Well, yeah. And that goes for other substances, as well, for the private eye genre has always functioned best as a chronicle of contemporary times, and is therefore always in a state of flux when it comes to its attitudes.

In Red Harvest, Dashiell Hammett’s Continental Op takes a break from playing two rival gangs off against each other by swilling a concoction of gin and laudanum, no doubt to demonstrate the manly resolution of his hard-bitten, tough-minded nature.

Meanwhile, Jonathan Latimer’s Bill Crane drank for a much simpler reason: he enjoyed it. In the course of five delightfully screwball novels in the early ’30s, Crane enjoyed just about anything he could get his hands on—including at one point embalming fluid—and spends most of his time either high as a kite or suffering from a hangover.

But hey, it was all in “good fun,” the effects of such abuse ignored or more characteristically, played for laughs. Drunkenness and hangovers were a reliable comedic staple in lighter-hearted fare for decades to come (cf. Dean Martin), a tried-and-true laugh-getter in such detective fiction as The Thin Man by Hammett, the Shell Scott series by Richard Prather, and the J.J. Malone series by Craig Rice. More serious-minded novels, meanwhile, generally treated excessive drinking as the weakness of lesser men or, in the cases of the heroes themselves, merely the reasonable response of a sensitive soul to carrying the weight of a corrupt, uncaring world on his trench-coated shoulders, the omnipresent office bottle already halfway to cliché by the time Sam Spade and Philip Marlowe came along.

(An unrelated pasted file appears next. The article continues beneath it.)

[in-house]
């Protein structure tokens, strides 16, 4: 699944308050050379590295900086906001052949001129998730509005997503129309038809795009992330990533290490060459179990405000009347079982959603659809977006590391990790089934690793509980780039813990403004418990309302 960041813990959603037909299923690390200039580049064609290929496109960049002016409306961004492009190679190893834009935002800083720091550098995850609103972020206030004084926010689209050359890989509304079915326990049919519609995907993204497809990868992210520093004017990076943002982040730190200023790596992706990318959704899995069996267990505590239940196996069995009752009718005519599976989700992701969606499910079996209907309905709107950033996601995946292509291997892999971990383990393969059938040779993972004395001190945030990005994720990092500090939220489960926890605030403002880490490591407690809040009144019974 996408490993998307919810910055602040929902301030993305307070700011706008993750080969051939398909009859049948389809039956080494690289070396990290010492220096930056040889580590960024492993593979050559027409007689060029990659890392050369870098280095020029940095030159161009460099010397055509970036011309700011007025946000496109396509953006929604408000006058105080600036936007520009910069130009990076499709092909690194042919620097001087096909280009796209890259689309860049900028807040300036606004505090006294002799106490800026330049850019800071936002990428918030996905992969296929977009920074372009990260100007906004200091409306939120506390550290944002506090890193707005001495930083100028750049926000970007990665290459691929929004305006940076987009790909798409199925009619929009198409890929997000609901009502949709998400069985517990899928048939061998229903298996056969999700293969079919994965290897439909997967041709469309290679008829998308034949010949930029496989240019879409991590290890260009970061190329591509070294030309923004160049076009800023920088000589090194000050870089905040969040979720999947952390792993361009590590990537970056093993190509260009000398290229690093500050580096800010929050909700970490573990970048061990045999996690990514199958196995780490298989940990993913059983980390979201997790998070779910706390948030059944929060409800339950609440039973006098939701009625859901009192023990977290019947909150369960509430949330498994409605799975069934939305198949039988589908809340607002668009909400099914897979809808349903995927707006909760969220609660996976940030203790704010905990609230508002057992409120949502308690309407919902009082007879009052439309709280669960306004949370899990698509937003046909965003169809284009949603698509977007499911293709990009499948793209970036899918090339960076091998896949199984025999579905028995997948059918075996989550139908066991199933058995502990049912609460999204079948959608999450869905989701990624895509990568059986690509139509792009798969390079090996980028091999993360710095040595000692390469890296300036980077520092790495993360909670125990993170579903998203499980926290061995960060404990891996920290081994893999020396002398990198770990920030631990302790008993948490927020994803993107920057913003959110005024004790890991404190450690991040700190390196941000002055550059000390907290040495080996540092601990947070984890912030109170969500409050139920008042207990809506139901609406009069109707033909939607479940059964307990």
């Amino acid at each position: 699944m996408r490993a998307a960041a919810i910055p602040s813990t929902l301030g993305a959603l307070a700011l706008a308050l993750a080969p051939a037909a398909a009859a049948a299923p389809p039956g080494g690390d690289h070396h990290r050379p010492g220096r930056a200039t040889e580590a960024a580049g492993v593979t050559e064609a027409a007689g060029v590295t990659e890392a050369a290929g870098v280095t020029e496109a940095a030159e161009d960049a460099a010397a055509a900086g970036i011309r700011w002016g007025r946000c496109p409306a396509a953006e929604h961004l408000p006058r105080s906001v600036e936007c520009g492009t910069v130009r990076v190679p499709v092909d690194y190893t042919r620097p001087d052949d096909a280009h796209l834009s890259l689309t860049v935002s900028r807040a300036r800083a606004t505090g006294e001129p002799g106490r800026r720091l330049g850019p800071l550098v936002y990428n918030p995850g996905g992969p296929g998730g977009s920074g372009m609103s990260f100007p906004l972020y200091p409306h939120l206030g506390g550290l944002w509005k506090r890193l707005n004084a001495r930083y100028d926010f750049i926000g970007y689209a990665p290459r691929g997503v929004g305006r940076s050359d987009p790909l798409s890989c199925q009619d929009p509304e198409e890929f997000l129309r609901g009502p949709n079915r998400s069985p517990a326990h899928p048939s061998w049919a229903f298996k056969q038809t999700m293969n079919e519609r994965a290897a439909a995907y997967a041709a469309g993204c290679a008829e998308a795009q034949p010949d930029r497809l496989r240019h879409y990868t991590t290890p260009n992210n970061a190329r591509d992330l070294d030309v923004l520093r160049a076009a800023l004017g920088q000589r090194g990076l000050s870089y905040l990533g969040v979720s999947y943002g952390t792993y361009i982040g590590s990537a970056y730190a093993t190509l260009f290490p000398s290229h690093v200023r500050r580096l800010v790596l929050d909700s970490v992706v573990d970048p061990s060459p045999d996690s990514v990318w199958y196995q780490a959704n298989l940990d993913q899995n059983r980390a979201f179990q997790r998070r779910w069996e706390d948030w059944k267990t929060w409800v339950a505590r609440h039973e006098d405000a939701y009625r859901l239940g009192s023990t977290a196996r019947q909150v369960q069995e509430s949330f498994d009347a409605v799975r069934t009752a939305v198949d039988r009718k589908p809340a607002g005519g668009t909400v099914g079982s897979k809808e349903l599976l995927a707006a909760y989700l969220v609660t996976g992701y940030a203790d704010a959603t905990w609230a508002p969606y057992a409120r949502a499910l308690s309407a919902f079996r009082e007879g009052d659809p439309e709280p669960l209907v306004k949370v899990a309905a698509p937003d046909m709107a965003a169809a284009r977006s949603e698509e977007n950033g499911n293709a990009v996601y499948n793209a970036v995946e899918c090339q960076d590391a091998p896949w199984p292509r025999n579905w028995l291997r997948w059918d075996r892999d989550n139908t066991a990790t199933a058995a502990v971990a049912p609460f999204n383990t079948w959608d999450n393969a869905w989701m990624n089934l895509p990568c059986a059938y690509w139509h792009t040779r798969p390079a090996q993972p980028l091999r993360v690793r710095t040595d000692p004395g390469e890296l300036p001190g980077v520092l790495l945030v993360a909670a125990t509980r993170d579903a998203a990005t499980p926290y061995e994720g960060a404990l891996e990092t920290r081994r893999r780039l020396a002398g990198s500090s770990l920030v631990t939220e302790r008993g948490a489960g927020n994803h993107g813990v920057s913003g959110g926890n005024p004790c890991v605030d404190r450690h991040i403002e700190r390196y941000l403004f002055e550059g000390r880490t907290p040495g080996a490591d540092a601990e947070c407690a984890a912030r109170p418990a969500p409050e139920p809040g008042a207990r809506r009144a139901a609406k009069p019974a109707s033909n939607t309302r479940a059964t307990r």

It would be years before the boozing would be allowed to take its toll of the fictional eye, and then in a hand-wringing, rather romantically tragic way, one of the first instances being Wade Miller’s Max Thursday, who’s introduced to us in Guilty Bystander (1947) as only a step or two above skid row, working as a flophouse dick. Ed McBain’s Curt Cannon, a private eye turned Bowery bum, appeared in several, often brutal, short stories and a novel a few years later.

simon_thebigfixEven good ol’ Mike Hammer went off the deep-end. When he makes his entrance in The Girl Hunters (1962), ten years after his last adventure, he’s been on a seven-year bender, mourning the loss of his beloved Velda. But of course he cleans himself up when he learns that Velda is still alive and in serious need of rescue. It’s worth noting that redemption and sobriety were always close at hand and easily achieved for the soused shamuses of the era. Hammer, for example, drinks as much as ever in his subsequent adventures, with no mention of his alcoholism, an apparently optional malady one could simply choose not to suffer from.

Ah, if only it had been so easy for Lawrence Block’s Matt Scudder. When the hangover of reality finally caught up with the genre, it did so with a vengeance. Scudder was a cop who quit the NYPD to drown his guilt over a bad shooting in the first five novels of the series, before finally coming to grips with his alcoholism at the end of Eight Million Ways to Die (1982)—redemption, perhaps, but at a painfully realistic price, for once. The series has gone on to other heights, with the recovering detective never too far from an AA meeting, but those first five, the great Lost Weekend of PI fiction, still pack one harrowing wallop of wretchedness and grim despair.